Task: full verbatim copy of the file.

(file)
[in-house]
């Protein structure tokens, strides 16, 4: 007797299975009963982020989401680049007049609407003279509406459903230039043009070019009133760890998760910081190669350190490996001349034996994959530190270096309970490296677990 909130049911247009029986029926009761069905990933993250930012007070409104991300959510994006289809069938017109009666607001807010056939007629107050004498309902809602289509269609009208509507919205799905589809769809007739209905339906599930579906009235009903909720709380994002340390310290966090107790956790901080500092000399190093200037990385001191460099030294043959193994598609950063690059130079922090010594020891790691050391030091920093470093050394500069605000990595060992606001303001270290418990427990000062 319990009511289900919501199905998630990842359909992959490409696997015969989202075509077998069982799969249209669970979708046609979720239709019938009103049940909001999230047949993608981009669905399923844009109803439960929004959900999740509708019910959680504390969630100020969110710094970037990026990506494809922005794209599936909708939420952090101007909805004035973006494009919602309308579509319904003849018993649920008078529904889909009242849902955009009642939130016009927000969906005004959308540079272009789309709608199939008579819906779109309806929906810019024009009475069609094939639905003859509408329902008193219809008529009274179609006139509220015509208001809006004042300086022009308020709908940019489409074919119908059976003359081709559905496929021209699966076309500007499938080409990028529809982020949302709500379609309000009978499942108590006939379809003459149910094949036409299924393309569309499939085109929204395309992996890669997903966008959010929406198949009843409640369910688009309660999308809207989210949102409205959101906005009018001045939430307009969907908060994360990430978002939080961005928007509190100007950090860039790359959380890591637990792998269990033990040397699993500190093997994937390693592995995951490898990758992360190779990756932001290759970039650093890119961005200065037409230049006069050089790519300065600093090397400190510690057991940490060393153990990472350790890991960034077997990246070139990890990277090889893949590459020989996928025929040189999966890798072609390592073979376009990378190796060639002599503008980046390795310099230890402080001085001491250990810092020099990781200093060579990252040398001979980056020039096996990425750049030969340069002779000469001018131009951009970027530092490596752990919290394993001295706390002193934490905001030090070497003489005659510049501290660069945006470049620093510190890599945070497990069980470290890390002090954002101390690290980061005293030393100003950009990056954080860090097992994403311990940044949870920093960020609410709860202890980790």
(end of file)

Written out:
[in-house]
């Protein structure tokens, strides 16, 4: 007797299975009963982020989401680049007049609407003279509406459903230039043009070019009133760890998760910081190669350190490996001349034996994959530190270096309970490296677990 909130049911247009029986029926009761069905990933993250930012007070409104991300959510994006289809069938017109009666607001807010056939007629107050004498309902809602289509269609009208509507919205799905589809769809007739209905339906599930579906009235009903909720709380994002340390310290966090107790956790901080500092000399190093200037990385001191460099030294043959193994598609950063690059130079922090010594020891790691050391030091920093470093050394500069605000990595060992606001303001270290418990427990000062 319990009511289900919501199905998630990842359909992959490409696997015969989202075509077998069982799969249209669970979708046609979720239709019938009103049940909001999230047949993608981009669905399923844009109803439960929004959900999740509708019910959680504390969630100020969110710094970037990026990506494809922005794209599936909708939420952090101007909805004035973006494009919602309308579509319904003849018993649920008078529904889909009242849902955009009642939130016009927000969906005004959308540079272009789309709608199939008579819906779109309806929906810019024009009475069609094939639905003859509408329902008193219809008529009274179609006139509220015509208001809006004042300086022009308020709908940019489409074919119908059976003359081709559905496929021209699966076309500007499938080409990028529809982020949302709500379609309000009978499942108590006939379809003459149910094949036409299924393309569309499939085109929204395309992996890669997903966008959010929406198949009843409640369910688009309660999308809207989210949102409205959101906005009018001045939430307009969907908060994360990430978002939080961005928007509190100007950090860039790359959380890591637990792998269990033990040397699993500190093997994937390693592995995951490898990758992360190779990756932001290759970039650093890119961005200065037409230049006069050089790519300065600093090397400190510690057991940490060393153990990472350790890991960034077997990246070139990890990277090889893949590459020989996928025929040189999966890798072609390592073979376009990378190796060639002599503008980046390795310099230890402080001085001491250990810092020099990781200093060579990252040398001979980056020039096996990425750049030969340069002779000469001018131009951009970027530092490596752990919290394993001295706390002193934490905001030090070497003489005659510049501290660069945006470049620093510190890599945070497990069980470290890390002090954002101390690290980061005293030393100003950009990056954080860090097992994403311990940044949870920093960020609410709860202890980790």